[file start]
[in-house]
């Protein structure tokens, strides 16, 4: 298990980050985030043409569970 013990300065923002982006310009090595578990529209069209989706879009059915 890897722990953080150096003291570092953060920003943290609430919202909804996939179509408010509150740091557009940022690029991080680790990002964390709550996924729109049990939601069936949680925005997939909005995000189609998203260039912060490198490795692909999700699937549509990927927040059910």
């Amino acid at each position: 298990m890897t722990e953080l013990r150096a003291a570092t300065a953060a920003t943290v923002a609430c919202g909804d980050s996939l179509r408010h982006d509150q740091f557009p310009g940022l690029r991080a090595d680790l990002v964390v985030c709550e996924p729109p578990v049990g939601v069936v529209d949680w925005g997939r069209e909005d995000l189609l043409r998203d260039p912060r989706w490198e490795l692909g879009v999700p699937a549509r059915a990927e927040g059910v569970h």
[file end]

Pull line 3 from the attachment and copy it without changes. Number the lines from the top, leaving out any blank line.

């Amino acid at each position: 298990m890897t722990e953080l013990r150096a003291a570092t300065a953060a920003t943290v923002a609430c919202g909804d980050s996939l179509r408010h982006d509150q740091f557009p310009g940022l690029r991080a090595d680790l990002v964390v985030c709550e996924p729109p578990v049990g939601v069936v529209d949680w925005g997939r069209e909005d995000l189609l043409r998203d260039p912060r989706w490198e490795l692909g879009v999700p699937a549509r059915a990927e927040g059910v569970h």